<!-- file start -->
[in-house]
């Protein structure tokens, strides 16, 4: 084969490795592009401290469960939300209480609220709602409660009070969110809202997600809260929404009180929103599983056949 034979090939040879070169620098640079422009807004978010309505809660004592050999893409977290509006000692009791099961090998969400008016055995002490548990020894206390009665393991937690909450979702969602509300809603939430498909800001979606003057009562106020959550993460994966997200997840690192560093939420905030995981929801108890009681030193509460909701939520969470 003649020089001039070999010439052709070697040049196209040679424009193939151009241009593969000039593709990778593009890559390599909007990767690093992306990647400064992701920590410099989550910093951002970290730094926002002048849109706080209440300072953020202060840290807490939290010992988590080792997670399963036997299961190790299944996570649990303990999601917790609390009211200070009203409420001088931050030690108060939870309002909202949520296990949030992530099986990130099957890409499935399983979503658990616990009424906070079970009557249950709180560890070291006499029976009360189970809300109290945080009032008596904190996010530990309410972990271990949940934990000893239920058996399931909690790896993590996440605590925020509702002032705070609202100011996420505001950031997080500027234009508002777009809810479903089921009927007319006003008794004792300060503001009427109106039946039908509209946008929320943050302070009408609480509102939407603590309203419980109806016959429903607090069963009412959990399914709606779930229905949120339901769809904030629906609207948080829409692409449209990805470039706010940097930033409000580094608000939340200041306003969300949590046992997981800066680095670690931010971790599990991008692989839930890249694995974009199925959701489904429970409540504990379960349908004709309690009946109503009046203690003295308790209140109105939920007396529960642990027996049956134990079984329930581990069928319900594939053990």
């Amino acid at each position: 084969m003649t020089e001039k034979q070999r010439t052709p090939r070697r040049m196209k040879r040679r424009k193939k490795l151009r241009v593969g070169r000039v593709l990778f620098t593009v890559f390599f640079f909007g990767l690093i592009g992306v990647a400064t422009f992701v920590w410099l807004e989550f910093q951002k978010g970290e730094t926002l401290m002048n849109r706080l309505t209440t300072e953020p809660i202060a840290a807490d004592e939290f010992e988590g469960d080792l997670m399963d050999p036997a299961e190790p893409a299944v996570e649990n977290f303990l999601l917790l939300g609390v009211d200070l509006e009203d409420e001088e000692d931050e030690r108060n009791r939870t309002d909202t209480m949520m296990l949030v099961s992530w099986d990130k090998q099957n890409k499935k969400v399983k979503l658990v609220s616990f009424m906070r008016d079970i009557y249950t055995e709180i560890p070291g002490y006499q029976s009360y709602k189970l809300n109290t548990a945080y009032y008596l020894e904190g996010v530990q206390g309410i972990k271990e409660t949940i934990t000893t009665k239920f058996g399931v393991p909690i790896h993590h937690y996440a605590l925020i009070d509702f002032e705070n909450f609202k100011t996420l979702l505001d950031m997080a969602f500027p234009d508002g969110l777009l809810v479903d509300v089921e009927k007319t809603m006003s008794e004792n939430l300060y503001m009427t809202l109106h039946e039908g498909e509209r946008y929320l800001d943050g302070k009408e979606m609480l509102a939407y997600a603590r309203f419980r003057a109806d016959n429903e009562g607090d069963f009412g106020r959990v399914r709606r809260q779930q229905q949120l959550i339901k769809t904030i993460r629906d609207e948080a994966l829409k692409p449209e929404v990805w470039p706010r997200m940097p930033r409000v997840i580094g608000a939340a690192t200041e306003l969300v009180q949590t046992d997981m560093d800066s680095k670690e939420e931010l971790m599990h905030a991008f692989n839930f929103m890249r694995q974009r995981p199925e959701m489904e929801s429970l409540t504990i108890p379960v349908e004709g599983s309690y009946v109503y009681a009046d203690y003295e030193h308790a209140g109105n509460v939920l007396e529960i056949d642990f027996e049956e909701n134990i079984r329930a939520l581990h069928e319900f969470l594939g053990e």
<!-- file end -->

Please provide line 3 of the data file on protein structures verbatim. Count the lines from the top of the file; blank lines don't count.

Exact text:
């Amino acid at each position: 084969m003649t020089e001039k034979q070999r010439t052709p090939r070697r040049m196209k040879r040679r424009k193939k490795l151009r241009v593969g070169r000039v593709l990778f620098t593009v890559f390599f640079f909007g990767l690093i592009g992306v990647a400064t422009f992701v920590w410099l807004e989550f910093q951002k978010g970290e730094t926002l401290m002048n849109r706080l309505t209440t300072e953020p809660i202060a840290a807490d004592e939290f010992e988590g469960d080792l997670m399963d050999p036997a299961e190790p893409a299944v996570e649990n977290f303990l999601l917790l939300g609390v009211d200070l509006e009203d409420e001088e000692d931050e030690r108060n009791r939870t309002d909202t209480m949520m296990l949030v099961s992530w099986d990130k090998q099957n890409k499935k969400v399983k979503l658990v609220s616990f009424m906070r008016d079970i009557y249950t055995e709180i560890p070291g002490y006499q029976s009360y709602k189970l809300n109290t548990a945080y009032y008596l020894e904190g996010v530990q206390g309410i972990k271990e409660t949940i934990t000893t009665k239920f058996g399931v393991p909690i790896h993590h937690y996440a605590l925020i009070d509702f002032e705070n909450f609202k100011t996420l979702l505001d950031m997080a969602f500027p234009d508002g969110l777009l809810v479903d509300v089921e009927k007319t809603m006003s008794e004792n939430l300060y503001m009427t809202l109106h039946e039908g498909e509209r946008y929320l800001d943050g302070k009408e979606m609480l509102a939407y997600a603590r309203f419980r003057a109806d016959n429903e009562g607090d069963f009412g106020r959990v399914r709606r809260q779930q229905q949120l959550i339901k769809t904030i993460r629906d609207e948080a994966l829409k692409p449209e929404v990805w470039p706010r997200m940097p930033r409000v997840i580094g608000a939340a690192t200041e306003l969300v009180q949590t046992d997981m560093d800066s680095k670690e939420e931010l971790m599990h905030a991008f692989n839930f929103m890249r694995q974009r995981p199925e959701m489904e929801s429970l409540t504990i108890p379960v349908e004709g599983s309690y009946v109503y009681a009046d203690y003295e030193h308790a209140g109105n509460v939920l007396e529960i056949d642990f027996e049956e909701n134990i079984r329930a939520l581990h069928e319900f969470l594939g053990e």